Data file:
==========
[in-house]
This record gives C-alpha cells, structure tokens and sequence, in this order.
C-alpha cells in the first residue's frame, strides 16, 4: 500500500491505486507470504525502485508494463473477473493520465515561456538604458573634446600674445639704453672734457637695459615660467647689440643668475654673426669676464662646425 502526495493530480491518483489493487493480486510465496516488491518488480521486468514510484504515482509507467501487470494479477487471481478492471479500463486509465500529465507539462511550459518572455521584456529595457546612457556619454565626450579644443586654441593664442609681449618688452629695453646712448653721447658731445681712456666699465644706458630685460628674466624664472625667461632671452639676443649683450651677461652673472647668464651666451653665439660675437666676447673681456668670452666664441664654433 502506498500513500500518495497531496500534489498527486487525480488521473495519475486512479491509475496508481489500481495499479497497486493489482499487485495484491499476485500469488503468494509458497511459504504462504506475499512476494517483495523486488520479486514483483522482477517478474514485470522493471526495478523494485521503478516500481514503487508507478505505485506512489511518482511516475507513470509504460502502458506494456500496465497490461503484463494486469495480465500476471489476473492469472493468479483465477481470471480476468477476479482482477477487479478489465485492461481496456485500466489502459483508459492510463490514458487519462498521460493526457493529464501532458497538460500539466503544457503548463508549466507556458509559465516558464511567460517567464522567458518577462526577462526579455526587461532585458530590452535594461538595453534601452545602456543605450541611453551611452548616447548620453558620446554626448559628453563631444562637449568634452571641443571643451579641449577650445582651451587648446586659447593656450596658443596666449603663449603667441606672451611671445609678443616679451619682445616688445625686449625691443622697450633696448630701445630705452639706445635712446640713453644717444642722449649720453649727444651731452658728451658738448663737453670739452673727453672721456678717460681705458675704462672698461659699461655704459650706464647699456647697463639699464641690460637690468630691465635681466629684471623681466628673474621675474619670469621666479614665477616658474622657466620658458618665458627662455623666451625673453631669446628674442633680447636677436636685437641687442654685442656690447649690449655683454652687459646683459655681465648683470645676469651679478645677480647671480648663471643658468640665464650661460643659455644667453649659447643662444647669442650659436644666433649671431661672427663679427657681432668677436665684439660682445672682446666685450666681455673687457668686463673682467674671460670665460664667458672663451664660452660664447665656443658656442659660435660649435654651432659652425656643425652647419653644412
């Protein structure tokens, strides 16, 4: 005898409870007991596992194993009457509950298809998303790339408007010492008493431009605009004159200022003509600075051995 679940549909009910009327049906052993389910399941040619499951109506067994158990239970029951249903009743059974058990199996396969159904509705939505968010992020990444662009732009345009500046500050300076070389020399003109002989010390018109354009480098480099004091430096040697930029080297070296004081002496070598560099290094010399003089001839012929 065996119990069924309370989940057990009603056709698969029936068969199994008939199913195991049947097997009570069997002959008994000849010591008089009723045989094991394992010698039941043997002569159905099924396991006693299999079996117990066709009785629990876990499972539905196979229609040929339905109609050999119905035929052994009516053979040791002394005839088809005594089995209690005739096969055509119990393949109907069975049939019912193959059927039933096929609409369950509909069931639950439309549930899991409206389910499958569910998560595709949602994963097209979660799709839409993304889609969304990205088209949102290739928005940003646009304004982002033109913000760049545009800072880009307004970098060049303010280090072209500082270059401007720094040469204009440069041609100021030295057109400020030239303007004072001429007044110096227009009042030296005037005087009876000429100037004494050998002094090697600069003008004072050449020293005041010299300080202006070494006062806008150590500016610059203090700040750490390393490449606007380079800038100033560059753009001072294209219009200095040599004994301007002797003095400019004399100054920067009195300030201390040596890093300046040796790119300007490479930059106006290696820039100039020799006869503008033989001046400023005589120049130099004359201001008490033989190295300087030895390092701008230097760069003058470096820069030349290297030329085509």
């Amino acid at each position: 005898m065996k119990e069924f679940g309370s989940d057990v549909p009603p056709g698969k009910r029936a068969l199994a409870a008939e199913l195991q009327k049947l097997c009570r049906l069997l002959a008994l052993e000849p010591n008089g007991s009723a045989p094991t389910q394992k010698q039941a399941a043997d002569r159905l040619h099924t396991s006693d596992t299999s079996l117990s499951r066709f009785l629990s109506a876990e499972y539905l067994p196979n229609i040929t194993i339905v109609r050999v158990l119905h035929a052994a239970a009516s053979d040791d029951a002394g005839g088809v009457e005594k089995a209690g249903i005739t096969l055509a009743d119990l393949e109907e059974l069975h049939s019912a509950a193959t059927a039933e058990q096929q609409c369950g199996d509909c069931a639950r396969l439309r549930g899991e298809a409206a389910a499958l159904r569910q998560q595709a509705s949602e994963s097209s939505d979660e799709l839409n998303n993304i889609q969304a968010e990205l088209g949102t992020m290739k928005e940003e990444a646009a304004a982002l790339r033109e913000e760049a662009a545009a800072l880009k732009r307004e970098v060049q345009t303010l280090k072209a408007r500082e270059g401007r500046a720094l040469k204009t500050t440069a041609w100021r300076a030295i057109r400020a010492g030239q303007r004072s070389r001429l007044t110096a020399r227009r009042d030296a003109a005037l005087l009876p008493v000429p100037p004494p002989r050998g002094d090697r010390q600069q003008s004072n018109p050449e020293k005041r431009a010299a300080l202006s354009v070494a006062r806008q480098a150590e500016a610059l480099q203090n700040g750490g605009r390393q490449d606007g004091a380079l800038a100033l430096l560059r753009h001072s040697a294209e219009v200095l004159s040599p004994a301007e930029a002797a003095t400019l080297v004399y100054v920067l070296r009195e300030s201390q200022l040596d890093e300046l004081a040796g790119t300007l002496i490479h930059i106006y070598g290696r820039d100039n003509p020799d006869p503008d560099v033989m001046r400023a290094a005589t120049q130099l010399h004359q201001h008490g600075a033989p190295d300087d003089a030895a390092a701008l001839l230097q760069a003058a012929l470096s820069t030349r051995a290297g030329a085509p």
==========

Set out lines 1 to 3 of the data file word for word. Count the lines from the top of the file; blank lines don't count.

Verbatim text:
[in-house]
This record gives C-alpha cells, structure tokens and sequence, in this order.
C-alpha cells in the first residue's frame, strides 16, 4: 500500500491505486507470504525502485508494463473477473493520465515561456538604458573634446600674445639704453672734457637695459615660467647689440643668475654673426669676464662646425 502526495493530480491518483489493487493480486510465496516488491518488480521486468514510484504515482509507467501487470494479477487471481478492471479500463486509465500529465507539462511550459518572455521584456529595457546612457556619454565626450579644443586654441593664442609681449618688452629695453646712448653721447658731445681712456666699465644706458630685460628674466624664472625667461632671452639676443649683450651677461652673472647668464651666451653665439660675437666676447673681456668670452666664441664654433 502506498500513500500518495497531496500534489498527486487525480488521473495519475486512479491509475496508481489500481495499479497497486493489482499487485495484491499476485500469488503468494509458497511459504504462504506475499512476494517483495523486488520479486514483483522482477517478474514485470522493471526495478523494485521503478516500481514503487508507478505505485506512489511518482511516475507513470509504460502502458506494456500496465497490461503484463494486469495480465500476471489476473492469472493468479483465477481470471480476468477476479482482477477487479478489465485492461481496456485500466489502459483508459492510463490514458487519462498521460493526457493529464501532458497538460500539466503544457503548463508549466507556458509559465516558464511567460517567464522567458518577462526577462526579455526587461532585458530590452535594461538595453534601452545602456543605450541611453551611452548616447548620453558620446554626448559628453563631444562637449568634452571641443571643451579641449577650445582651451587648446586659447593656450596658443596666449603663449603667441606672451611671445609678443616679451619682445616688445625686449625691443622697450633696448630701445630705452639706445635712446640713453644717444642722449649720453649727444651731452658728451658738448663737453670739452673727453672721456678717460681705458675704462672698461659699461655704459650706464647699456647697463639699464641690460637690468630691465635681466629684471623681466628673474621675474619670469621666479614665477616658474622657466620658458618665458627662455623666451625673453631669446628674442633680447636677436636685437641687442654685442656690447649690449655683454652687459646683459655681465648683470645676469651679478645677480647671480648663471643658468640665464650661460643659455644667453649659447643662444647669442650659436644666433649671431661672427663679427657681432668677436665684439660682445672682446666685450666681455673687457668686463673682467674671460670665460664667458672663451664660452660664447665656443658656442659660435660649435654651432659652425656643425652647419653644412